We spent a good deal of class time today delineating the characteristics of the Romantic hero, as I read excerpts from Lord Byron's Childe Harold's Pilgrimage:
1) We find in this figure a certain ambiguity in character; the Romantic hero can even approach a Satanic stature in his (almost always his) search for transcendence. By the same token, we are supposed to admire the courageousness of the Romantic hero, who, unlike others, is unafraid to explore even the darkest emotions and natural powers.
2) An emphasis on introspection (including an exploration of the darker side of the mind), as Aaron Hause pointed out, leading to what Harold Bloom has termed the "internalization of the quest romance." (One does not quest in the material world but in the world of the mind. I also pointed out that this internalization is yet another manifestation of the movement from a shame culture into a guilt culture.) Indeed, the Romantic hero goes so far as to believe that the "mind is its own place, and in itself/ Can make a Heav'n of Hell, a Hell of Heav'n," as Aisha Peay explained, quoting Milton's Paradise Lost. Instead of the external battles of old, Lane Sanders explained, one is given an internal battle or psychomachia. Lane added that one is consequently able to create exclusively through one's own mind. There is no need, then, for God, nature or even women to ensure creation.
3) Importance is placed on the individual (over society), as Beth Dick suggested.
4) The Romantic hero is concerned with ideals rather than convention, Lilly Ewing added. These characters flout all conventions and laws in their search for something beyond the everyday, the ordinary.
5) a tendency to suffer; after all, the search for transcendence is, almost by necessity, doomed to failure, Beth Dick pointed out. These figures are searching for something that is beyond the everyday world, something that therefore cannot be had in the world. As a result, they are often undone by the world of material objects and by the limitations of the flesh. One result of this impossible quest or drive is that it uses up the physical body; the search can often be fatal.
6) The Romantic hero puts everything on the line in search of intensity of feeling, which sometimes puts the Romantic hero on the brink of madness, Luke Jacoby suggested.
7) The Romantic hero values (self-)knowledge over brute strength, which helps to distinguish this figure from the epic heroes of old.
8) D. J. Dangler explained that the Romantic hero's quest for extremes of emotion is coupled with a search for the extreme landscapes of nature, i.e. the sublime.
For these reasons, the Romantics admired Milton's Satan, who seemed an example of a character that refuses to submit his own freedom to anyone else's rules or conventions. For this reason, as Melissa Young-Spillers illustrated during her presentation earlier in the semester, Satan is often represented by Romantic artists in sublime landscapes that would normally be the clime of Romantic heroes. (For one example, click here.) These observations led to a number of questions: To what extent can we consider Walton and Frankenstein as Romantic heroes? To what extent can we see Homer's Odyssey behind Mary Shelley's text? Who precisely is the hero in this tale? Although Victor Frankenstein is the likely candidate for hero, one can argue that Mary Shelley is also using this character as the means to critique the concept of the Romantic or epic hero. In some ways, even the monster could be seen as a perversion of an epic hero, given his greater than human abilities and stature. Walton and Victor also both go on epic quests, like Odysseus, but one cannot help but question the ambition of these two characters, an ambition that almost leads to the death of Walton's crew and that does lead to the death of Victor's family. Victor's scientific quest was also aligned with the Romantic desire to go beyond the veil between life and death; in Victor's case, one could say that that desire is literalized.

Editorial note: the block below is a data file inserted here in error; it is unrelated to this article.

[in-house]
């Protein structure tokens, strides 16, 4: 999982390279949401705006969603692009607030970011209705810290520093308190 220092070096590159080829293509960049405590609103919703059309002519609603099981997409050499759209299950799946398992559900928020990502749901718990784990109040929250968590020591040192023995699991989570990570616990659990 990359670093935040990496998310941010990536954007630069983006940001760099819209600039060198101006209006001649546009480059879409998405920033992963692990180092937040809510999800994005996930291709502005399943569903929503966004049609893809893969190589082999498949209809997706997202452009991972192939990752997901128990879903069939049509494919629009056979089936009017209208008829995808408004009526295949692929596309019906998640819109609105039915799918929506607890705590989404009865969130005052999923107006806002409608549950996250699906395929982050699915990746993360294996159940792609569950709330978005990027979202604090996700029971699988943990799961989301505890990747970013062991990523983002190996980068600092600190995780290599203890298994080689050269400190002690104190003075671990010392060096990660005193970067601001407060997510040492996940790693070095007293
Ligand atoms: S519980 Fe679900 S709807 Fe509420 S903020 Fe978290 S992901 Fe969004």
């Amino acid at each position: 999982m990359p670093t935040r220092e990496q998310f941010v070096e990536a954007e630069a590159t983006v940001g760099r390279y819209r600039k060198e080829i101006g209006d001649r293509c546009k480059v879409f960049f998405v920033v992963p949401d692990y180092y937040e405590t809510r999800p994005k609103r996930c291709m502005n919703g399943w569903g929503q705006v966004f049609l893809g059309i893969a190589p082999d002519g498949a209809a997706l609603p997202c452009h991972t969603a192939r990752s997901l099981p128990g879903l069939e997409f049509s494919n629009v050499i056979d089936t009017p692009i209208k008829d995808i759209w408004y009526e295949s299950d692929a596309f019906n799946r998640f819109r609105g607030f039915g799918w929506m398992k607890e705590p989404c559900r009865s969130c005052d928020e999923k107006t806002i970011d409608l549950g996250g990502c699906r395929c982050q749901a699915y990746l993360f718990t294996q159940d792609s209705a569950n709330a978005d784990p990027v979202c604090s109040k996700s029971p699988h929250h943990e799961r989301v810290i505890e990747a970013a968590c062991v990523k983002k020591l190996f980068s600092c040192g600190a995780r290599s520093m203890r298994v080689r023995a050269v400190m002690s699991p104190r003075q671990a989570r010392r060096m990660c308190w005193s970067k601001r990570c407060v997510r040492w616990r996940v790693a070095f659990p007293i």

Prometheus is another figure that gets picked up by the Romantic poets as an example of a proto-Romantic-hero. I read out sections of Lord Byron's poem, "Prometheus," as an example. We then discussed why Mary Shelley might have subtitled her novel "The Modern Prometheus." Recalling Mary Shelley's description of the conception of her story in the company of Byron and Percy Shelley (pp. 360-66), we began exploring to what extent Mary Shelley might be including in her novel an inherent critique of the values associated with Prometheus. We were aided by the original myth in Hesiod. This passage helped us realize that the myth is intimately tied also to the creation of woman. In the original story, woman is represented as a punishment for mankind because of Prometheus' theft of fire from Zeus. We could, then, see Victor as a sort of Prometheus figure (stealing the fire of life from the gods in order to give it to mankind) but a Prometheus figure that is only ambiguously heroic. We can also begin to ask ourselves to what extent the monster could be said to represent womankind, who in the Hesiod myth is clearly associated with the monstrous. Mary Shelley now recasts the myth, Meg Lowry explained. In her story, it is now man that created evil and the result is the death of innocent women. The values Mary Shelley seems to value instead include marriage, family, and one's responsibilities to others. By making Victor a more ambiguously heroic character, she may be wondering whether a Romantic hero is too dangerous a figure to hold up as model.
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Painting courtesy of
Carol L. Gerten